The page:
American or Western trained physicians follow something called "Evidence Based Medicine." This means that a treatment is only used if there is science to back it up. The medical community has decided that there are different levels of "evidence." The best evidence comes from rigorous studies at major teaching/research facilities with the results confirmed by further studies at a second such institution. The studies are meticulously controlled through a process called a randomized double blind placebo based method. The results are carefully reviewed by a detailed statistical mathematical process. If the results demonstrate that there is "statistical significance" that treatment A works for disease B, then it is claimed that the treatment is "Evidence Based." The results are "Peer Reviewed" by experts in the particular area under study and published in a major, prestigious journal. Voila: Science has shown that the particular hypothesis which was tested is true. Physicians should use the results in clinical practice in order to follow the "Standard of Care." This was a legal concept which doctors have readily adopted for some unknown reason.
When there is no such research based evidence, a panel of "Experts" may be convened to offer opinions and recommendations. This sort of information acts as a surrogate for information obtained through a scientific process and is frequently referred to as evidence based as well. The evidence is based on opinions and conjecture of experts, who are held in high esteem in the community of physicians at large. These opinions and recommendations also become woven into the standard of care fabric.
The above process is open to criticism. Most medical research is funded by monied interests such as big Pharma. Typically only new drugs or therapies which are patentable and potential "blockbusters" get studied. Frequently the efficacy of the new therapy can only be proven by statistical analysis. This means the benefit may be small. Medical research is difficult because it involves many variables which are hard to control: does the cohort studied really have the same disease, are there genetic differences, do they follow different diets, do they exercises the same amount? and so on. Of course all of these differences are supposed to come out in the wash when the group is studied so that individual differences balance out. Then what does this mean for an individual patient who is not an "average" of the group, but has unique characteristics?
How can opinions substitute for science and be called "evidence based?"
Most questions which clinicians would like answers to are never studied out all. Diseases may be complex and nuanced. The same can be said for treatments. These things are not amenable to the scientific process as described above.
It turns out that patients instinctively distrust this process.
Studies showed that consumers (patients) were spending more money on so called alternative medicine they they were on science based Western medicine, called allopathic medicine.
Patients were taking herbs, consulting with herbalists and homeopaths, taking vitamins and supplements by the handful, going for body therapies of all sorts, going to chiropractors, massage therapists, acupuncturists and seeking out many other alternative and complementary therapies.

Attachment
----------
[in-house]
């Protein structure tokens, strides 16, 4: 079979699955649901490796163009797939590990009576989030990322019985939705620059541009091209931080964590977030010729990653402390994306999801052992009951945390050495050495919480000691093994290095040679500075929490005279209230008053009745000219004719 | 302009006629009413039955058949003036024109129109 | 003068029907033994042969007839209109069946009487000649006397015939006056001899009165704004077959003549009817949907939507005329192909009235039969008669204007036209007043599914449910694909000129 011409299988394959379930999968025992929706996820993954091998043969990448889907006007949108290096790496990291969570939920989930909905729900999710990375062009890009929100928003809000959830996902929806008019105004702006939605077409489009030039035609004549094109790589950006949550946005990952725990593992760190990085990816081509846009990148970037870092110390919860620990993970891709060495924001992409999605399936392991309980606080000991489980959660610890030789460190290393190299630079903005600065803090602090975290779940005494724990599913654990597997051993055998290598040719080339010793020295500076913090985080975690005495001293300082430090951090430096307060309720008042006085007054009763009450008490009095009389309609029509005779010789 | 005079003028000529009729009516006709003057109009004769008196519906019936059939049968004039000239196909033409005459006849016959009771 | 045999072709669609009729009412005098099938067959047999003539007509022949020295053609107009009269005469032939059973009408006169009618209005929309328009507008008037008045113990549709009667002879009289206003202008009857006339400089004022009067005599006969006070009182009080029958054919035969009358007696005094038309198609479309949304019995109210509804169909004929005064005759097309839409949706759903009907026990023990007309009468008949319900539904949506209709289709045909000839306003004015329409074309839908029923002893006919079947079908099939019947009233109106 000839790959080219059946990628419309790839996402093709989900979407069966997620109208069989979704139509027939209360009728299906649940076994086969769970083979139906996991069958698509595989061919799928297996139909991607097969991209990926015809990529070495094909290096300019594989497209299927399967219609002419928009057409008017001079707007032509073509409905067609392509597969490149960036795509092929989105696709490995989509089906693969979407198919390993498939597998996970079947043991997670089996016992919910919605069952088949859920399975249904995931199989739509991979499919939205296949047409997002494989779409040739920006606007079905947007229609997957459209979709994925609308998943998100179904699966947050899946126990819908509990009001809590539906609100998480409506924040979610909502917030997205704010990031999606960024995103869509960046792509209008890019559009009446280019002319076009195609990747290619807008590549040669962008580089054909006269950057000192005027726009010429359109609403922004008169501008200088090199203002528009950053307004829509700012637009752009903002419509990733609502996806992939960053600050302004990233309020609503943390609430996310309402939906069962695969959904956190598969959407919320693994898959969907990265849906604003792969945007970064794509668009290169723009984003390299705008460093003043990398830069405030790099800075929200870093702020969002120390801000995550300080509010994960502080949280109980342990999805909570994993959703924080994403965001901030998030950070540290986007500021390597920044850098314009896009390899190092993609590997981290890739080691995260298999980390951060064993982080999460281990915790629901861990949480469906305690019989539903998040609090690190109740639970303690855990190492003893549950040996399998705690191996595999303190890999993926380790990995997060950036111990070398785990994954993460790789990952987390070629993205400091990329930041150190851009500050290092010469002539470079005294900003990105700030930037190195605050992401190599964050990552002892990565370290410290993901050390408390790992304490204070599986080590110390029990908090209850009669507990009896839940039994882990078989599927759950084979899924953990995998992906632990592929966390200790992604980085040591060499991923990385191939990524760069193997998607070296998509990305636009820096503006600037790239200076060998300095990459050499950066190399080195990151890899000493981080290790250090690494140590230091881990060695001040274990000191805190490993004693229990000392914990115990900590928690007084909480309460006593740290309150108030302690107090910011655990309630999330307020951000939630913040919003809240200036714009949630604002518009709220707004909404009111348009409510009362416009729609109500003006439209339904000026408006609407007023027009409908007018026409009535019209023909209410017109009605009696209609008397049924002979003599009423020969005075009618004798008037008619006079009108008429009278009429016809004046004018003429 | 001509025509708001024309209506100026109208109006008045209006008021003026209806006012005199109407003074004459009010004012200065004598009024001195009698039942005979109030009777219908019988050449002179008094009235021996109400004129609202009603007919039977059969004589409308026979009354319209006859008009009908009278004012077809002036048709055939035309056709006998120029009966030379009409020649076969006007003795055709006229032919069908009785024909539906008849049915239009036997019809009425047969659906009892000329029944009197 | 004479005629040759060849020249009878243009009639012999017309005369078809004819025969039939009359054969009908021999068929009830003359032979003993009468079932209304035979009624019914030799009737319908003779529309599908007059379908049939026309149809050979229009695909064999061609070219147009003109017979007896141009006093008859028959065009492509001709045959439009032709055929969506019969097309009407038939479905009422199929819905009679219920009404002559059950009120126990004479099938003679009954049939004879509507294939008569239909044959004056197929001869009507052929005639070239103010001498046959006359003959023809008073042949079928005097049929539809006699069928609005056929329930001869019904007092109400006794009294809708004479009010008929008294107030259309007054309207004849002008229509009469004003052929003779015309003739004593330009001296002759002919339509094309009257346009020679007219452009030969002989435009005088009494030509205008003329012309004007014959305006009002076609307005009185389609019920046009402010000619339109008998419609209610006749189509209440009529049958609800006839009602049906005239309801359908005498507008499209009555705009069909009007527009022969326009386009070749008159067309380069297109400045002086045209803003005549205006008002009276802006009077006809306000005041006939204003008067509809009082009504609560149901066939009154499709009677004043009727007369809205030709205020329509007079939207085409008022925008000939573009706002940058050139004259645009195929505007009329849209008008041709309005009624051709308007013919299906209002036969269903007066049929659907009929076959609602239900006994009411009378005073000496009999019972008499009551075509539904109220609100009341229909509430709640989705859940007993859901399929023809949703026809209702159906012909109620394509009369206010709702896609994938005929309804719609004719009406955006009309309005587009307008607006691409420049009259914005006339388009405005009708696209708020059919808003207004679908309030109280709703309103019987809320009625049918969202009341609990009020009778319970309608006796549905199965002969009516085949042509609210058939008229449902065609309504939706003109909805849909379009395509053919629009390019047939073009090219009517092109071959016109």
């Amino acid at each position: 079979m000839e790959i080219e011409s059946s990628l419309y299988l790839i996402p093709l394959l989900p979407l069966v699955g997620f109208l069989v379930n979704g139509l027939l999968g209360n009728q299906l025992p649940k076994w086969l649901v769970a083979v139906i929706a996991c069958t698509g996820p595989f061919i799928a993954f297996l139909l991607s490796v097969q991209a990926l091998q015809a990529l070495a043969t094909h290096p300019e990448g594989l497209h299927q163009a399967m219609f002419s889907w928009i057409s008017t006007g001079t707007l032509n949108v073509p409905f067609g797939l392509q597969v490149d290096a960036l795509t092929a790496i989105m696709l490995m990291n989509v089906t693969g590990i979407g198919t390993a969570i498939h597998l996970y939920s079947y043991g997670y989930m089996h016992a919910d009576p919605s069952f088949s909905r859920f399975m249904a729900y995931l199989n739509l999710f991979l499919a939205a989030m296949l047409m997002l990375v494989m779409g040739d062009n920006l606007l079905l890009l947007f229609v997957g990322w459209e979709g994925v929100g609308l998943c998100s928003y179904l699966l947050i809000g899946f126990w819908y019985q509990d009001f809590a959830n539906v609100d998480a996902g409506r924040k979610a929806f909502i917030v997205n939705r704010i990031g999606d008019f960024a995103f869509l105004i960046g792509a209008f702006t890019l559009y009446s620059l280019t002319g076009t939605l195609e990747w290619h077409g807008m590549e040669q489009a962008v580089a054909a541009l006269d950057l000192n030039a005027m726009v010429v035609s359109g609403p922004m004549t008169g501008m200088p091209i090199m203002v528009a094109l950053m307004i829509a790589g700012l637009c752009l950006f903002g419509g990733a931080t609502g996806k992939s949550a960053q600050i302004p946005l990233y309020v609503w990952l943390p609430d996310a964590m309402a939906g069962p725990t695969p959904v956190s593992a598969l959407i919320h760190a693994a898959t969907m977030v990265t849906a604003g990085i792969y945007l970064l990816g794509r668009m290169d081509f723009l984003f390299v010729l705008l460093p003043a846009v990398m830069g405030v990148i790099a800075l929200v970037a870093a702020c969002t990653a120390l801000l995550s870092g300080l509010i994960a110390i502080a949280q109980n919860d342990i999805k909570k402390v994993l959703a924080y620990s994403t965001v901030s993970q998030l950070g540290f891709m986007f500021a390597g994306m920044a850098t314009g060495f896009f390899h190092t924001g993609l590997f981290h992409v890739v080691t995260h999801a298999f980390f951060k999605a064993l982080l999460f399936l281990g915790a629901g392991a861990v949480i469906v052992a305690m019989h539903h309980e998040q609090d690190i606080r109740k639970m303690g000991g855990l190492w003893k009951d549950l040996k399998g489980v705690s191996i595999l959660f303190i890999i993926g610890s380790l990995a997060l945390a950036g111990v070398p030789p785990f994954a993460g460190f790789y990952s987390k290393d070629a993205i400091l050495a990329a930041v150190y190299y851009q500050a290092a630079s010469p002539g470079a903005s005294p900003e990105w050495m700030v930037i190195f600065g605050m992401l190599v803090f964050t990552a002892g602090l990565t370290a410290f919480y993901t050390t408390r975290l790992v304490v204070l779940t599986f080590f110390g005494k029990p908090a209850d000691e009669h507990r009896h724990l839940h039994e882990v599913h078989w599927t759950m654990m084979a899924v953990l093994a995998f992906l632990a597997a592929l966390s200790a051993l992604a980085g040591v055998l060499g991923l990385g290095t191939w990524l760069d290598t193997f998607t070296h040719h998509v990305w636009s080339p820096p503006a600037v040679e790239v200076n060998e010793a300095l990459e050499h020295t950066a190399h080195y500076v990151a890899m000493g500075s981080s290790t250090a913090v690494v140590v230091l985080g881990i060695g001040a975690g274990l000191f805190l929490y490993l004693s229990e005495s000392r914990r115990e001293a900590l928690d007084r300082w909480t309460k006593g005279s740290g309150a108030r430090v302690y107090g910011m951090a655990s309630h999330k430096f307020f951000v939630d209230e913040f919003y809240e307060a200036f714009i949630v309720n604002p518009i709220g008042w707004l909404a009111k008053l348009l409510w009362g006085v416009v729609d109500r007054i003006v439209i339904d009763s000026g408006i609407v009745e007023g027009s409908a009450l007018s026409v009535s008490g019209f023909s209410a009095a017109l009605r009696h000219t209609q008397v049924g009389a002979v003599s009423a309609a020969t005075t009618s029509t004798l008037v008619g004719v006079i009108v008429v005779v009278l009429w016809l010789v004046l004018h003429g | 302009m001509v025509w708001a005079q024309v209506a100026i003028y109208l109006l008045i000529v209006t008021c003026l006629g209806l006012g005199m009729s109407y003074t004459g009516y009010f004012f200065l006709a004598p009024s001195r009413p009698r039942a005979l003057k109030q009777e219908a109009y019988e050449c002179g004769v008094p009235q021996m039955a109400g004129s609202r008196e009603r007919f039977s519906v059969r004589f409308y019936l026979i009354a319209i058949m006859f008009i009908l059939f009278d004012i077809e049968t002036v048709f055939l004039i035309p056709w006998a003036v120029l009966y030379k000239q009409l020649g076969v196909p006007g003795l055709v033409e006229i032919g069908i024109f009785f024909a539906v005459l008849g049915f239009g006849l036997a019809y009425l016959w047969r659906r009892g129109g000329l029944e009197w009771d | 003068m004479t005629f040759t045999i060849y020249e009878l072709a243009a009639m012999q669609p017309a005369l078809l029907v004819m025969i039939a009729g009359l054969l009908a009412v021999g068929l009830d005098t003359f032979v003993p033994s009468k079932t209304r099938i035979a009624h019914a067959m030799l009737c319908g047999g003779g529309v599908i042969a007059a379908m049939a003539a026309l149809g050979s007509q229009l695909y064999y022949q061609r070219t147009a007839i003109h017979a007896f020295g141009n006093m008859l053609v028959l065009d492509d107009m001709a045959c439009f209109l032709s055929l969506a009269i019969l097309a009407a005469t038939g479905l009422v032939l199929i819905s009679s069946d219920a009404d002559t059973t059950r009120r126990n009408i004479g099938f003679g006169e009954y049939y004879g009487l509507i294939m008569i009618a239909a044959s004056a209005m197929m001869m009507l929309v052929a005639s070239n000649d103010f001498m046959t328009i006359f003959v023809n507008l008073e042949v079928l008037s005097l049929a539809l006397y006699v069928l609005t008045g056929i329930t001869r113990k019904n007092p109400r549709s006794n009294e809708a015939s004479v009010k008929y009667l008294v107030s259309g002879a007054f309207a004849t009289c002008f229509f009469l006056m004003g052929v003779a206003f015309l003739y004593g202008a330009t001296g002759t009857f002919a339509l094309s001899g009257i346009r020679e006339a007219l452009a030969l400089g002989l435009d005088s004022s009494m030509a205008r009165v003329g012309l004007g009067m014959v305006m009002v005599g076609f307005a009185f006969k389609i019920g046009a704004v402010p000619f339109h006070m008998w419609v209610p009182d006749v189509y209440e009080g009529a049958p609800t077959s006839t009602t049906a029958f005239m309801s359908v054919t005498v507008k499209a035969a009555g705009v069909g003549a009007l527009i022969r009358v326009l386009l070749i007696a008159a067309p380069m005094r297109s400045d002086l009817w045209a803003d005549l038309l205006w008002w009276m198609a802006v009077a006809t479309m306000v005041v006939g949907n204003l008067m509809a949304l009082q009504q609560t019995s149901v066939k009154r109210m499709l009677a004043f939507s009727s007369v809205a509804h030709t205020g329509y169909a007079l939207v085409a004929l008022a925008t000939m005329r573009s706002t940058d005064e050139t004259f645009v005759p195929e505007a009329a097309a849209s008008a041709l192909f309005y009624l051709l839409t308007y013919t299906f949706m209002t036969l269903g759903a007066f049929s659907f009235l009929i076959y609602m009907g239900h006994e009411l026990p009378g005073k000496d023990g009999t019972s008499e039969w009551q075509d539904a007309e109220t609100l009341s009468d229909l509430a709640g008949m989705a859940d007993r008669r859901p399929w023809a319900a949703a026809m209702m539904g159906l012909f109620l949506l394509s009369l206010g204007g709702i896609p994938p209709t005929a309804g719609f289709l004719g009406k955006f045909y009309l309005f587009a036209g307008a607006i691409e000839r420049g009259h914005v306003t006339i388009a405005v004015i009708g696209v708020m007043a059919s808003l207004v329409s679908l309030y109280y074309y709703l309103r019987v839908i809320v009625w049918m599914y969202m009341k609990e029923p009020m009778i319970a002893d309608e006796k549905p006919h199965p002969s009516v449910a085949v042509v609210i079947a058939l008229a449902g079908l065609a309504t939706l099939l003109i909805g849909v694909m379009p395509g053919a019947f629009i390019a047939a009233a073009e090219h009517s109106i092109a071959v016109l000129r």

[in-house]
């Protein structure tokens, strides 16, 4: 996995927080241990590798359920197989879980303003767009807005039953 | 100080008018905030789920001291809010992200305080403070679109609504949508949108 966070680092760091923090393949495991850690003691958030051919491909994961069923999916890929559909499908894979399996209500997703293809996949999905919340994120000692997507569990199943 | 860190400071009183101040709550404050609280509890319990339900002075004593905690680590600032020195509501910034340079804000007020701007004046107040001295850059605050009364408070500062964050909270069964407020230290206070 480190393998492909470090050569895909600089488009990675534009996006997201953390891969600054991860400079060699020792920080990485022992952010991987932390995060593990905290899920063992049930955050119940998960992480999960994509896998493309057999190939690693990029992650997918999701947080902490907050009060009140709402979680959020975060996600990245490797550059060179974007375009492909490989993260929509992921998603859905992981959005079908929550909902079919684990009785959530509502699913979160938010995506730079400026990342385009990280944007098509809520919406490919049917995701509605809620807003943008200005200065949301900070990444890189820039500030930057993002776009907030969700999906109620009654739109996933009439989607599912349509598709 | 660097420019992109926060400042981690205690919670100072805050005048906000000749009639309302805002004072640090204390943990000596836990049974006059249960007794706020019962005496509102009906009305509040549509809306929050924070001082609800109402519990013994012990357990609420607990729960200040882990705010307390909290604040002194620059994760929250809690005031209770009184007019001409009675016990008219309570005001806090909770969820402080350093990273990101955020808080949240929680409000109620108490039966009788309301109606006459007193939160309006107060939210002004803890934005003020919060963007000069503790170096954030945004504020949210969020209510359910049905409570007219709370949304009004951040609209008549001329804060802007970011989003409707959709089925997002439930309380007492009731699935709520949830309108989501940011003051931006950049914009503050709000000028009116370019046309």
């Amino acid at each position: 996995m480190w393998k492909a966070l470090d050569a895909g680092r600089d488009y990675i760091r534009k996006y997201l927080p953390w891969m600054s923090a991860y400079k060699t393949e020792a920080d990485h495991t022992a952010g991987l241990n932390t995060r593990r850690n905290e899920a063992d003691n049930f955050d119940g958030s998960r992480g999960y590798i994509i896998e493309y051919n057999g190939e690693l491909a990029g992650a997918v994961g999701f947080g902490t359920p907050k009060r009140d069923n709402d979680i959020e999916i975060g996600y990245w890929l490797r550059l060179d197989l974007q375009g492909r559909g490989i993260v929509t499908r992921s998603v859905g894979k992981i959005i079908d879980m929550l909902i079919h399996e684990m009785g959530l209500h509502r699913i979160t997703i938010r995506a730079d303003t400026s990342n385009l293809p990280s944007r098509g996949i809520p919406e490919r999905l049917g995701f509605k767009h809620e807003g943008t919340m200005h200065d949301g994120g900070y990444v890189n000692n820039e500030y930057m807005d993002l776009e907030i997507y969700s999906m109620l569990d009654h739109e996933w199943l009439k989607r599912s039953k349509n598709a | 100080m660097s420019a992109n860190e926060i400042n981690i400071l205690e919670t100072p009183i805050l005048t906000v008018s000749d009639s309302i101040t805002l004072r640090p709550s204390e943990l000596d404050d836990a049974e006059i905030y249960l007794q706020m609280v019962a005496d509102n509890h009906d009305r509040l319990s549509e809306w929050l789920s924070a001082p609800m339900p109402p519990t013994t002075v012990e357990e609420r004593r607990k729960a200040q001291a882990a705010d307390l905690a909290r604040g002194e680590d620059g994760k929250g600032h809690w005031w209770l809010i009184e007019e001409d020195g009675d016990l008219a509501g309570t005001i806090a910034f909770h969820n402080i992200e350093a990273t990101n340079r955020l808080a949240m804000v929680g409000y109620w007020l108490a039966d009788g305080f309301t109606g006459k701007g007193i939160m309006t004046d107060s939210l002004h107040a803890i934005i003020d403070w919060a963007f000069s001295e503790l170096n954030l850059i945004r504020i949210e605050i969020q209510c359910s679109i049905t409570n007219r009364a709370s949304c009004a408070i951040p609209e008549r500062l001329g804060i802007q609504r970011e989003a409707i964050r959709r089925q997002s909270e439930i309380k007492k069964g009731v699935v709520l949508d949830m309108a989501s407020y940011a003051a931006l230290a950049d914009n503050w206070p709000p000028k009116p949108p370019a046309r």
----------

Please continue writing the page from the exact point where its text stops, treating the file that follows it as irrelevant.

Physicians and institutions became cynically aware of the lost revenues. The bastions of scientific medicine like Harvard opened alternative and complementary medicine clinics. Of course they thought it was a bunch of nonsense, they just wanted to capitalize on the potential profits.
If a doctor prescribes herbs and mind-body medicine he is considered a crackpot and left alone.
When doctors start prescribing real medicines, like antibiotics for a supposedly fictitious disease that was another matter.
Most Lyme doctors come from an alternative medical background. That is why many heavily promote herbs, electromedicine and other "off beat" therapies. I approach Lyme from an allopathic perspective. I believe this is more threatening to the status quo. There are limited studies which show that long term antibiotics are beneficial for chronic Lyme. There are no studies showing that prolonged therapy for clinically diagnosed Babesia and other co-infections works. There are certainly no studies which support the use of vitamins and supplements as recommended by many LLMDs. Many therapies commonly used in the "Lyme community" come from word of mouth and anectdotal reports. Lyme clinicians over time, develop an experiential sense of what works. Medicine used to be considered an art and a science. Those physicians who with to rely solely on the science have unfortunately thrown out the baby with the bath water.
IDSA recommendations are opinion, not fact. They have been discredited.
Texts which mainstream physicians follow not only ignore this fact, but they fail to discus the legitamate controversy which has been swirling around the Lyme issue for years.
Hundred of articles and studies related to Lyme disease have been published. The IDSA and mainstream medicine have cherry picked those articles which support their pre-existing conclusions.
Science is a word which in this case without meaning. It is used to cloak an agenda of mysterious origins and purpose. The cynics and disbelievers should at least consider the profit motive. I have a dream that a major teaching institution will open a Lyme treatment center. LLMDs, neurologists, infectious disease experts, immunologists, psychologists, psychiatrists, radiolologists and others will cooperate to treat and research this terrible disease.
You can stop a guy from dreaming can you?